Hawaii residents must be better prepared for next tsunami
A major earthquake triggered a tsunami in the Solomon Islands that killed at least 13 people.
THE tsunami that struck the Solomon Islands
demonstrated how suddenly walls of water can cause devastation without warning. If last October's earthquake near the Big Island had caused similar waves, thousands of Hawaii residents would have been swept away because they failed to seek higher ground. That sober assessment by a Hawaii tsunami scientist should prompt education about those consequences in schools and the visitor industry.
The Solomon Islands tsunami was caused by a magnitude 8.0 quake that struck six miles beneath the sea floor about 25 miles from the western island of Gizo about 7:40 a.m., or 10:40 a.m. Sunday in Hawaii. Within five minutes, at least 13 people were killed. Thousands were able to flee to a hillside.
On Oct. 15, two earthquakes with magnitudes of 6.6 and 5.8 struck west of the Big Island's Kona Coast. It resulted in only a 3-inch tsunami on the Big Island's Kona Coast, according to the Pacific Tsunami Warning Center.
If the tsunami had been sizable, the fatalities would have been in the thousands because people in low-lying areas did not move to higher ground after feeling the shake, said Don Walker, tsunami adviser to Oahu's Department of Emergency Management.
"The visitor industry did not give people those instructions, and it's terribly discouraging," Walker told the Star-Bulletin's Helen Altonn. Nor had schools included such information in a comprehensive tsunami education program. Such a curriculum is being developed by the Pacific Tsunami Museum in Hilo, and the Department of Education should not hesitate in approving it.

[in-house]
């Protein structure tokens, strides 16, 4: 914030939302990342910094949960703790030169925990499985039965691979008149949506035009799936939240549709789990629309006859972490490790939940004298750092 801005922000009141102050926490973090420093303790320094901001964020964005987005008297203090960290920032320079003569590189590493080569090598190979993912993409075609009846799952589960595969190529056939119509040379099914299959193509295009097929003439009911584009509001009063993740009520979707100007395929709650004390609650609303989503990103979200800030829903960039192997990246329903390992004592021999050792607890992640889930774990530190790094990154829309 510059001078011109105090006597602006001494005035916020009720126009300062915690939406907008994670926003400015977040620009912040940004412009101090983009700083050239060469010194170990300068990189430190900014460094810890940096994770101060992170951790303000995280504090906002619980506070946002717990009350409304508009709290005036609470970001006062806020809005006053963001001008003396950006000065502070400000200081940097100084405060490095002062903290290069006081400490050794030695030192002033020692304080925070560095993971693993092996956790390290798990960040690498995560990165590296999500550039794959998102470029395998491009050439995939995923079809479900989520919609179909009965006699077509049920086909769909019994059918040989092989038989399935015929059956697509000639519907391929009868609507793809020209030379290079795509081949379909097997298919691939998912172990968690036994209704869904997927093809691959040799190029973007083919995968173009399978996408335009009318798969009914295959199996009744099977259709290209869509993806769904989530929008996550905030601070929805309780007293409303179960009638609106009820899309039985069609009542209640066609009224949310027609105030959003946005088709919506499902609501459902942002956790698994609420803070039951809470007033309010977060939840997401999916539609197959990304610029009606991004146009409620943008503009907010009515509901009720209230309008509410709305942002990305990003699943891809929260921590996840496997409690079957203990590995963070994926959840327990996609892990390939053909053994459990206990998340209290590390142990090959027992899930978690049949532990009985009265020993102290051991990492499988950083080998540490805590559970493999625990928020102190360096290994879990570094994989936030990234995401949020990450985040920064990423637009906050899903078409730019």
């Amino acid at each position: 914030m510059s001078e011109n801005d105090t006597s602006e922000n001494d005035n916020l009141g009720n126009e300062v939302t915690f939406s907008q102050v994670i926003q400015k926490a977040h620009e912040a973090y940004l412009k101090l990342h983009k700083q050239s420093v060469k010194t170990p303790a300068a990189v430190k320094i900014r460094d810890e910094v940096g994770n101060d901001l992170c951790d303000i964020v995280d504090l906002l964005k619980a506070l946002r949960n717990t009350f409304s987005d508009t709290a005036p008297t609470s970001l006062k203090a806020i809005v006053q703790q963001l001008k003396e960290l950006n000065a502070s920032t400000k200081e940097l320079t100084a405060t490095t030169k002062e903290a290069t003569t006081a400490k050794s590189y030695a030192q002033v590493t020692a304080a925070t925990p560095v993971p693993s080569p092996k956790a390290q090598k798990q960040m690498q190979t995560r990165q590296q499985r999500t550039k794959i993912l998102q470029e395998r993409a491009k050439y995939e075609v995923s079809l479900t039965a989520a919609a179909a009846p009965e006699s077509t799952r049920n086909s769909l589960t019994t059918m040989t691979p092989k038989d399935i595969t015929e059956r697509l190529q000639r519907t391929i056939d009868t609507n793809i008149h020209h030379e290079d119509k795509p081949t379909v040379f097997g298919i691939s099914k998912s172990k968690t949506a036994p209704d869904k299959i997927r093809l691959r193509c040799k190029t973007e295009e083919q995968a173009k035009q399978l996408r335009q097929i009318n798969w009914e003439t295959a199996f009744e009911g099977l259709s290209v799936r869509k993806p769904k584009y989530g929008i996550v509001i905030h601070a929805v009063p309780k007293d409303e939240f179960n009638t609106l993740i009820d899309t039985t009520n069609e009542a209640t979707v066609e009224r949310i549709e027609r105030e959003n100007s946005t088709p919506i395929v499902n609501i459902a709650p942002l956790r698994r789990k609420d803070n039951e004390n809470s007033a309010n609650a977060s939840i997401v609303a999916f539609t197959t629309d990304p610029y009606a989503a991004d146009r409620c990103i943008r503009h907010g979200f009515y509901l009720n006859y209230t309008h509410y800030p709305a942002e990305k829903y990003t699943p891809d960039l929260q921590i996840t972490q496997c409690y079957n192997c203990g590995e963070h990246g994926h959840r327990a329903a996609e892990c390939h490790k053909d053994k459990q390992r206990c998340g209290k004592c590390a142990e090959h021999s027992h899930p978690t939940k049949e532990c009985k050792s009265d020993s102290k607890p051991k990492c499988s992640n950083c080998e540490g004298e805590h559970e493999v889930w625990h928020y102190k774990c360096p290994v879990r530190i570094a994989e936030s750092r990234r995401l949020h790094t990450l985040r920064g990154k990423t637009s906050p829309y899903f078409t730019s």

A month after the Big Island quakes, an 8.1 earthquake in the Kuril Islands north of Japan caused surges as tall as five feet at Kahului. Big Island beaches and Oahu's Hanauma Bay were closed because of the surges but people casually went to the beach elsewhere, Walker said.
Less than two weeks later, people panicked upon hearing a "crazy rumor" about a pending earthquake and tsunami, even though earthquakes cannot be forecast. The episode showed the importance of public education about tsunamis and of the need to inform people when an earthquake has generated no extensive tsunami.
State Civil Defense officials plan to train volunteers for community response teams. Spokesman Ray Lovell said one goal is to create a "culture of preparedness," encouraging people to prepare emergency kits and become aware of measures needed to take in the event of a tsunami warning. That is a daunting but important task during long periods of calm.
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